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Old 2019-10-04, 09:21   #2795
GhettoChild
 
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I changed GPU clock/power settings during a test and corrupted the results. I didn't backup the work files prior so on stopping the program some of the corruption saved. I did save the screen output with the last 3-5 good residue results. How can I restart the test from close to the good residue output? The only save file I have is right when the corruption started so it always results in suspicious identical residues until eventually an illegal residue error.
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Old 2019-10-05, 00:27   #2796
Prime95
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Quote:
Originally Posted by GhettoChild View Post
I changed GPU clock/power settings during a test and corrupted the results. I didn't backup the work files prior so on stopping the program some of the corruption saved. I did save the screen output with the last 3-5 good residue results. How can I restart the test from close to the good residue output? The only save file I have is right when the corruption started so it always results in suspicious identical residues until eventually an illegal residue error.
I'm afraid you are out of luck. Do you use an Internet backup service that might have a save file prior to the corruption?

This might be a good time to look into gpuowl. It is virtually immune to hardware errors. It does PRP tests instead of LL tests so it is not good for double-checking.
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Old 2019-10-05, 13:19   #2797
kriesel
 
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Quote:
Originally Posted by GhettoChild View Post
I changed GPU clock/power settings during a test and corrupted the results. I didn't backup the work files prior so on stopping the program some of the corruption saved. I did save the screen output with the last 3-5 good residue results. How can I restart the test from close to the good residue output? The only save file I have is right when the corruption started so it always results in suspicious identical residues until eventually an illegal residue error.
In CUDALucas.ini:
Code:
# SaveAllCheckpoints is the same as the -s option. When active, CUDALucas will
# save each checkpoint separately in the folder specified in the "SaveFolder"
# option. This is a binary option; set to 1 to activate, 0 to de-activate.

SaveAllCheckpoints=1

# This option is the name of the folder where the separate checkpoint files are
# saved. This option is only checked if SaveAllCheckpoints is activated.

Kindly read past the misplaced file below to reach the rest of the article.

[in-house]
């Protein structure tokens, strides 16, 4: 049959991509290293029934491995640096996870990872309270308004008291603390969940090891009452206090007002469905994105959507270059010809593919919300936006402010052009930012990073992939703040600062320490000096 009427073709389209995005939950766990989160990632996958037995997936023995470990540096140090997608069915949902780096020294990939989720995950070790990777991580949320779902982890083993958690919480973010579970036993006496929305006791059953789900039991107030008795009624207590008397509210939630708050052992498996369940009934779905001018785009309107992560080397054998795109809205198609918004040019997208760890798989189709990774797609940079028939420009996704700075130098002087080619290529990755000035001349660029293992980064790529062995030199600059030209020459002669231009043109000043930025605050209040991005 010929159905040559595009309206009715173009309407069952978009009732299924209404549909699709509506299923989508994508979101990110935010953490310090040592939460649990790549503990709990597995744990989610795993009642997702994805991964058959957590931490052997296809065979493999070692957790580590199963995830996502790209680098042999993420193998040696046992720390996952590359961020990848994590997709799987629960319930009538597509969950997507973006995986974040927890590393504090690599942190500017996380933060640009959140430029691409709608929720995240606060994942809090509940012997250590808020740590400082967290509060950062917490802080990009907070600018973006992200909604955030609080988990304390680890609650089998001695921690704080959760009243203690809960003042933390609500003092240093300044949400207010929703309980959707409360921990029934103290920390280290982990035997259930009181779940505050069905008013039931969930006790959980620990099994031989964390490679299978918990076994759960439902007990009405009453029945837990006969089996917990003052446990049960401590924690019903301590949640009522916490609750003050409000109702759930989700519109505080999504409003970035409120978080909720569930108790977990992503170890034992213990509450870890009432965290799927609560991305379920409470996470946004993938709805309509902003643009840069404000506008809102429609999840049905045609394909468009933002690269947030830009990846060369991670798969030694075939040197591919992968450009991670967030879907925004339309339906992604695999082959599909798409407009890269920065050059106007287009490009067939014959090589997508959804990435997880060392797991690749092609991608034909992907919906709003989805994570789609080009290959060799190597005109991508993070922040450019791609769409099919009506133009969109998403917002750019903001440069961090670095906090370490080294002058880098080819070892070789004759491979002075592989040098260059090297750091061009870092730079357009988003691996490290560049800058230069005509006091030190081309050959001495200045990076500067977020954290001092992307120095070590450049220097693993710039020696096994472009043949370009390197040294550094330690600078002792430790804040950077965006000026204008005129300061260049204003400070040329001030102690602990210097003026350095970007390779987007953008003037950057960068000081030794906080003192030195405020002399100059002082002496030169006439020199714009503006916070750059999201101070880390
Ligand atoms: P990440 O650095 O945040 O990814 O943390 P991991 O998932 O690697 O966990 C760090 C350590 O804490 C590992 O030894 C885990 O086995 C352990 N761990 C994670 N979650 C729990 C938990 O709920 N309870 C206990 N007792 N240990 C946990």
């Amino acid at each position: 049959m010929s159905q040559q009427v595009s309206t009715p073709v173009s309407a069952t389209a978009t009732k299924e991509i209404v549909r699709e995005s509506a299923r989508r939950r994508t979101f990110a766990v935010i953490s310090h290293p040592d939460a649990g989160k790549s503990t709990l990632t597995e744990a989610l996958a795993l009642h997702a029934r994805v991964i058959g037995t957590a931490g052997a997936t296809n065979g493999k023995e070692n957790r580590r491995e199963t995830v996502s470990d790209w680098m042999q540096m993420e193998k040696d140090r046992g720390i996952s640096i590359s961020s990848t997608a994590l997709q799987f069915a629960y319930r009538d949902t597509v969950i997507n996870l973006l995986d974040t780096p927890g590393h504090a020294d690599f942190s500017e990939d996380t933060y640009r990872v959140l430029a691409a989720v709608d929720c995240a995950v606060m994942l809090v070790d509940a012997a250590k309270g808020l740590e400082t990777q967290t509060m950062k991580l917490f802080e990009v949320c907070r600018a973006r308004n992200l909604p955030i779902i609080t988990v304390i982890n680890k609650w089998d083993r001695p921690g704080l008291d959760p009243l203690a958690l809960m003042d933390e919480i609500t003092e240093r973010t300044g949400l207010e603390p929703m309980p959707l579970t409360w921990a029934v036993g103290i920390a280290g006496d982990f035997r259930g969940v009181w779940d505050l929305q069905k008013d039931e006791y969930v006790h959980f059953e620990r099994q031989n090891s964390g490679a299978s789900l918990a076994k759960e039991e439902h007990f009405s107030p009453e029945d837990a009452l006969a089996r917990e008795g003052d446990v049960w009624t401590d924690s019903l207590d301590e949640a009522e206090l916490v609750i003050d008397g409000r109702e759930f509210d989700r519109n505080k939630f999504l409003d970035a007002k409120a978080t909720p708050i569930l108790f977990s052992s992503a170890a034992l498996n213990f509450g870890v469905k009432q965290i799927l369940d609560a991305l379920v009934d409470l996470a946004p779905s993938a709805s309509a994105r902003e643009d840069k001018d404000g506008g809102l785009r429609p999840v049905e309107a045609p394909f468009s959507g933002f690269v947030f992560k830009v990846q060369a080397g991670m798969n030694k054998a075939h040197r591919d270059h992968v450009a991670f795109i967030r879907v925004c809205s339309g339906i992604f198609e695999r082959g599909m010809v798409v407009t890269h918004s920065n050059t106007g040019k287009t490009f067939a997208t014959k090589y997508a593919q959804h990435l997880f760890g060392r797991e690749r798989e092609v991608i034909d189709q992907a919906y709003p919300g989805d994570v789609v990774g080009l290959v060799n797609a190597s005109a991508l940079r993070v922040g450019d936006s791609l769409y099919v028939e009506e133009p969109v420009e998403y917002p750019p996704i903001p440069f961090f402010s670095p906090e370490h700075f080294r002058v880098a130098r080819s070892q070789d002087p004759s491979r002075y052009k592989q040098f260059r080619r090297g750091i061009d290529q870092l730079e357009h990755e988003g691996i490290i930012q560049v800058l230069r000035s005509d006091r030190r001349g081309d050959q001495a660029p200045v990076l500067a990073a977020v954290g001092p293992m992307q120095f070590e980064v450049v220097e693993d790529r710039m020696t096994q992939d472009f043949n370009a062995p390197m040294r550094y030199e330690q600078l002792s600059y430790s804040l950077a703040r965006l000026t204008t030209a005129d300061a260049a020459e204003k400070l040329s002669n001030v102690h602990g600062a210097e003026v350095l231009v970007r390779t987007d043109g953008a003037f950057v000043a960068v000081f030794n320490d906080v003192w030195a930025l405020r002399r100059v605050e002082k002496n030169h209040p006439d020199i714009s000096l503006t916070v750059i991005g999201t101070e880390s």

SaveFolder=savefiles
If SaveAllCheckpoints was set to 1 for the exponent run, there would be lots of earlier save files to revert to and try to continue from, in the savefiles directory.

If you don't have savefiles, all you have are cx and tx files for the exponent x, and anything you can find in system backups or the recycle bin or manually made copies from before a change. C is the most recent, t is preceding. It sounds like you've already gone through the drill of copying the c and t files, then attempting to resume. Sometimes the t file is good and the c file needs to be removed or renamed out of the way. Sometimes both are bad before a problem is found; that situation is what saveallcheckpoints is for. The down side of saving all checkpoints is it fills a lot of disk space over time.

CUDALucas is good but does not have even the Jacobi check with its 50% probability of detecting an error. CUDALucas will run on even old NVIDIA gpus with CUDA compute capability as low as 2.0.

GpuOwl PRP3 has the superior Gerbicz check which has almost 100% error detection and rollback / resume from last known good state. While GpuOwl was originally developed for AMD gpus, V6.5 and later will run on some NVIDIA gpus, but not the older ones. (CUDA compute 2.x, 3.0 fail to run gpuowl in my experience.) GpuOwl V6.5 keeps checkpoints at every 20M iterations. GpuOwl was switched at V6.8 to not saving checkpoint files every 20M iterations, so it now keeps only x.owl and x-prev.owl, analogous to CUDALucas cx and tx. https://www.mersenneforum.org/showpo...83&postcount=7

Last fiddled with by kriesel on 2019-10-05 at 13:33
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Old 2019-11-14, 12:56   #2798
ATH
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I got a Tesla P100 on Google Colab and I compiled CUDALucas again. I can run -cufftbench without problems.

But if I run -threadbench with any range or -r 0 or -r 1 or just starts CUDALucas on an exponent I get:
*** buffer overflow detected ***

-threadbench runs all the way through the test and fails at the very end without creating the *threads*.txt file.